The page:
U.S. grains: Soy rebounds from one-year low

Corn firm on short-covering, wheat ends flat

soy
(Scott Bauer photo courtesy ARS/USDA)

Chicago | Reuters — U.S. soybean futures rose nearly one per cent on Wednesday on bargain buying and short-covering, one day after a U.S. government forecast for record global soy inventories pushed the front contract to its lowest level in a year.

Corn futures advanced as traders focused on uncertain planting weather in the U.S. Midwest. Wheat closed flat, paring gains in the closing minutes of trade.

Chicago Board of Trade May soybeans settled up 8-1/2 cents at $9.47-3/4 per bushel (all figures US$). May corn ended up 2-1/2 cents at $3.69 a bushel while May wheat finished unchanged at $4.33-1/4.

Soybeans firmed as analysts considered whether the market has already dialed in the most bearish fundamental factors, including huge South American harvests and expectations for a jump in U.S. plantings for 2017.

The U.S. Department of Agriculture in a monthly report on Tuesday raised its estimate of Brazil’s soybean crop to 111 million tonnes, from 108 million last month. USDA put the Argentine soy crop at 56 million tonnes, up from 55.5 million in March.

Reflecting the big harvests, the government raised its forecast of global soybean stocks at the end of the 2016-17 marketing year to 87.41 million tonnes, up from 82.82 million in March and above an average of trade estimates for 83.91 million.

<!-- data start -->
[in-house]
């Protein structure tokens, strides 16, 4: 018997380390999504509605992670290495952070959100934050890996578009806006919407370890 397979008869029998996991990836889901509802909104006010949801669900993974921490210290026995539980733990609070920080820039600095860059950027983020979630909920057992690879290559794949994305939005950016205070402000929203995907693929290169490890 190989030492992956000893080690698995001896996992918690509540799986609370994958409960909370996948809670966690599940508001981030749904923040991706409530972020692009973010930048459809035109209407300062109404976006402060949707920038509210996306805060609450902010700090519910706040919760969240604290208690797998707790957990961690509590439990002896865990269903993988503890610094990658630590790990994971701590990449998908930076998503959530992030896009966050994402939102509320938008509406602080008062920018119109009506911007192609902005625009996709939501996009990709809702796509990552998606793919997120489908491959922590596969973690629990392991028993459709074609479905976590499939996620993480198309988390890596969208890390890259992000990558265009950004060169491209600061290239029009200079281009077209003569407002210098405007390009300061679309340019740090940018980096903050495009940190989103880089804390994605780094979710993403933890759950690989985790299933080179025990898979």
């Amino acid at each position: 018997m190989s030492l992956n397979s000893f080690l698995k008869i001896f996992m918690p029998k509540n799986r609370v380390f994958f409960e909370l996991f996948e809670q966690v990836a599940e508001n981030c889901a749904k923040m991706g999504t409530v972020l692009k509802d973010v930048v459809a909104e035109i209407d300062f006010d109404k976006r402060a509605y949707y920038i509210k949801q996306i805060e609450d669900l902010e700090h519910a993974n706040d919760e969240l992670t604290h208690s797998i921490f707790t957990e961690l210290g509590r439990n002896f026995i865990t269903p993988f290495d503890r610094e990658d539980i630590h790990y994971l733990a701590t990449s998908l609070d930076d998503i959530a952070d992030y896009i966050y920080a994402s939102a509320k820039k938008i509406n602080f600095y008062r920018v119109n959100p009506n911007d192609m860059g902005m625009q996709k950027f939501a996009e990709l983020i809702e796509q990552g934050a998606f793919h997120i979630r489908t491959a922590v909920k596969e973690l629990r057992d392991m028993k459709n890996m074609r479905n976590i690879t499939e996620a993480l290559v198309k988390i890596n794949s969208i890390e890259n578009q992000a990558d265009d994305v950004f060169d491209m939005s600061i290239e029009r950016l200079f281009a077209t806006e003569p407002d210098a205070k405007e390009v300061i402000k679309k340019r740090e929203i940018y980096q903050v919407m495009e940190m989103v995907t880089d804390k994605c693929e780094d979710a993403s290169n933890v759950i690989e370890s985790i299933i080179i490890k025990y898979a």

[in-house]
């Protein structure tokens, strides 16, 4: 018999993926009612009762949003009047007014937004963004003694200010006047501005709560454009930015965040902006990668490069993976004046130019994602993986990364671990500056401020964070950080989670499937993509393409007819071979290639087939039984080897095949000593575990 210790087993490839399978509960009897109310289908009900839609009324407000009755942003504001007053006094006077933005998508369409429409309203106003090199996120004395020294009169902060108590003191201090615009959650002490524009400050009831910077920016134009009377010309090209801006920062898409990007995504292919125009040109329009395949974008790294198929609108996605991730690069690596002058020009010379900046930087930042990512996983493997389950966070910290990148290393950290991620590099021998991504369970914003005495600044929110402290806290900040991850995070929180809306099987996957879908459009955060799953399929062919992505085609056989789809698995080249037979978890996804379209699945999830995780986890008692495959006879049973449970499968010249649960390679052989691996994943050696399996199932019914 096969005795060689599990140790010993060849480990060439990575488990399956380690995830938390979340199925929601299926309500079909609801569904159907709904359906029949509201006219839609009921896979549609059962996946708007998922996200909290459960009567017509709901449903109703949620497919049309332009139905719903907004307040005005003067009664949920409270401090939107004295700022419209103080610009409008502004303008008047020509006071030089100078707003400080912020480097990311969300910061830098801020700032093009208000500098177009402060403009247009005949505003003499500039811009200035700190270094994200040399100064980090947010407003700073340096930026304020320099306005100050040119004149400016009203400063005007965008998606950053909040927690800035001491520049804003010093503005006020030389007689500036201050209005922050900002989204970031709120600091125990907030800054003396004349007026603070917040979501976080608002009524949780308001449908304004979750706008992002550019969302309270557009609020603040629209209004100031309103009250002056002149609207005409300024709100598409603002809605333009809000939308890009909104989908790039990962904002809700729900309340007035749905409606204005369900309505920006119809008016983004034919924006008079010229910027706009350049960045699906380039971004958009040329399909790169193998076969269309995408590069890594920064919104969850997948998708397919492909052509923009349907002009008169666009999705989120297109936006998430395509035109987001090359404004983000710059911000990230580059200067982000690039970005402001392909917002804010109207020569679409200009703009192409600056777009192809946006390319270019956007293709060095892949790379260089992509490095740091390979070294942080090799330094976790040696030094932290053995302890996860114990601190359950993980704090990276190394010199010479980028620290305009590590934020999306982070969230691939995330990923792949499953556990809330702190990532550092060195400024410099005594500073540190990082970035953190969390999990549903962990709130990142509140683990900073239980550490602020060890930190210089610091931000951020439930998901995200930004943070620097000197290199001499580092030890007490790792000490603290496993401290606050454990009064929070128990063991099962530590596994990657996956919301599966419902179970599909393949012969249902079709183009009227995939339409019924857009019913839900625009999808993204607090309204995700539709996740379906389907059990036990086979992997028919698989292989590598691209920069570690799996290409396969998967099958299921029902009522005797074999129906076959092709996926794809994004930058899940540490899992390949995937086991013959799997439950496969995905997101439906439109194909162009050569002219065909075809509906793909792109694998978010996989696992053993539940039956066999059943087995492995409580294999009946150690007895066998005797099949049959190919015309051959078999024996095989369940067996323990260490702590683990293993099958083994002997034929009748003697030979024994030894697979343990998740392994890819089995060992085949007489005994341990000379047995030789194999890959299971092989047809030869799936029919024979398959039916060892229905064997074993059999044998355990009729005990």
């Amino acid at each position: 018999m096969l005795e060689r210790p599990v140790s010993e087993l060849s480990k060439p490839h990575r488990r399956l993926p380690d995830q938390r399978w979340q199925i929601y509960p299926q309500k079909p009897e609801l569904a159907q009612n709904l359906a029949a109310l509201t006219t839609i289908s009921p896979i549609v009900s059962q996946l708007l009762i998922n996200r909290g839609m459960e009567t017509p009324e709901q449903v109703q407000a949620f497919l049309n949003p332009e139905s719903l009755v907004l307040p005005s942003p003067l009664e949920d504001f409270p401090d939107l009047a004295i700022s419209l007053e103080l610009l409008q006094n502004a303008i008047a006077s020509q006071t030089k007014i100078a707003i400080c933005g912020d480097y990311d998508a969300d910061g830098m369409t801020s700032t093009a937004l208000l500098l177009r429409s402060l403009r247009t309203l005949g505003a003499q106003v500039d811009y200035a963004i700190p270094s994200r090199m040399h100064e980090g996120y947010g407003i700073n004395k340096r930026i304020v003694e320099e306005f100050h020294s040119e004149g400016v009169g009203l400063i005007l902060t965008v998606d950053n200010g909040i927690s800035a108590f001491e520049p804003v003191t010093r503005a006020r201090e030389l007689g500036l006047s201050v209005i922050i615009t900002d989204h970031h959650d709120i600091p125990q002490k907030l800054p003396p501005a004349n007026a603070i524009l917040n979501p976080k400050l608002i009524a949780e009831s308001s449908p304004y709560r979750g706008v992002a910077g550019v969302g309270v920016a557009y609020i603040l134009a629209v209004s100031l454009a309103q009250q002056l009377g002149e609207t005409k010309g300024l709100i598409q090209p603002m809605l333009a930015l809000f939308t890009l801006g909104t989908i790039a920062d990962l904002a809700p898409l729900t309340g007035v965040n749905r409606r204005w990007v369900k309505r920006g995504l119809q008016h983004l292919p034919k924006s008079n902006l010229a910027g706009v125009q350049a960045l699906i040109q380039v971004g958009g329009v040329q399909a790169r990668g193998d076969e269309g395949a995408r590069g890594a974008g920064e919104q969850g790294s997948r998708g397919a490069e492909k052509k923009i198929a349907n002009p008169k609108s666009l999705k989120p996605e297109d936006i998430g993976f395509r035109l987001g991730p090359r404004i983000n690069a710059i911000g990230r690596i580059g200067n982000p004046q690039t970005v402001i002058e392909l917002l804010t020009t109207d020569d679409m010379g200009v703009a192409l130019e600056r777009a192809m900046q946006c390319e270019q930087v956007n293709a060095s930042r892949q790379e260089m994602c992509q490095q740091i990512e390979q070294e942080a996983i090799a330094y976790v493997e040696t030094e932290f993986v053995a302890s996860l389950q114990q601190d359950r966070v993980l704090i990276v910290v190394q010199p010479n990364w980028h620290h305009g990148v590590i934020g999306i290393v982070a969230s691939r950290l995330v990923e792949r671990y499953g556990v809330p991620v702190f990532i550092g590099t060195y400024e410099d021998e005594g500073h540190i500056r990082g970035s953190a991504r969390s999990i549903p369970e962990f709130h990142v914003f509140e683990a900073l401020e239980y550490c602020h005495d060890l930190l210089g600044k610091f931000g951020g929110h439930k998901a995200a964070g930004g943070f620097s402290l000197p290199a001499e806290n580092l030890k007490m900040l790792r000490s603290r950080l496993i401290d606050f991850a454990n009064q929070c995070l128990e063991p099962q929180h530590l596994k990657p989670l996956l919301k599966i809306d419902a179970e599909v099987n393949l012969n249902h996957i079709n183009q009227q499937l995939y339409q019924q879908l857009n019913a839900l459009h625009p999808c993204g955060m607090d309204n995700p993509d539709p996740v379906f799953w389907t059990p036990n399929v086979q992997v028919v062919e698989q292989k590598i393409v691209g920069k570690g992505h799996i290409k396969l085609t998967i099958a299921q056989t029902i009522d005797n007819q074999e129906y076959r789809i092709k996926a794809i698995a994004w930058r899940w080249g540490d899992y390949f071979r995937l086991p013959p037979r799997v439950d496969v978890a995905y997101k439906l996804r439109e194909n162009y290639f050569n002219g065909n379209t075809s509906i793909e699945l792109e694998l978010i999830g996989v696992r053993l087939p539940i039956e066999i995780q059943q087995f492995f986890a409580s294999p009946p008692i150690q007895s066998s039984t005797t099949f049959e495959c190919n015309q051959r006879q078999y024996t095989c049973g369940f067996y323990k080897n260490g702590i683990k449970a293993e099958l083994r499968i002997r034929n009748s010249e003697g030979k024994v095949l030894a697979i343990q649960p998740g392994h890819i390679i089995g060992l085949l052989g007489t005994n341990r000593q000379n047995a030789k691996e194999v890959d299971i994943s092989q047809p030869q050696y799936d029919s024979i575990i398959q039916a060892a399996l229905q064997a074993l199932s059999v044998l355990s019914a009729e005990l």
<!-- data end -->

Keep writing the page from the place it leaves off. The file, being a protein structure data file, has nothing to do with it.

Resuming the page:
“I think we have probably inked the biggest South American production figures. And now we have to see if it’s actually realized,” said Bill Gentry, a broker at Risk Management Commodities in Lafayette, Indiana.

Additional support stemmed from concern about a slow pace of soybean sales by Brazilian farmers, as well as spillover strength from soymeal futures on China’s Dalian Commodity Exchange.

Traders are shifting their attention to the planting of the 2017 U.S. corn and soybean crops, focusing on weather in the core Midwest production belt. USDA said the corn crop was three per cent planted by Sunday, matching the five-year average.

But rains this week stalled fieldwork in some areas, raising concern about planting delays. Soybeans are typically planted later than corn.

“We are wet, and the forecast says we are going to be wet until the end of the month. So anybody that’s crowding the short side is probably just getting their resolve checked,” Gentry said.

Wheat drew light support from news that farming agency FranceAgriMer cut its forecast for French soft wheat stocks at the end of the 2016-17 season to 2.6 million tonnes, from three million last month.

— Julie Ingwersen is a Reuters correspondent covering grain markets from Chicago. Additional reporting for Reuters by Naveen Thukral in Singapore and Gus Trompiz in Paris.

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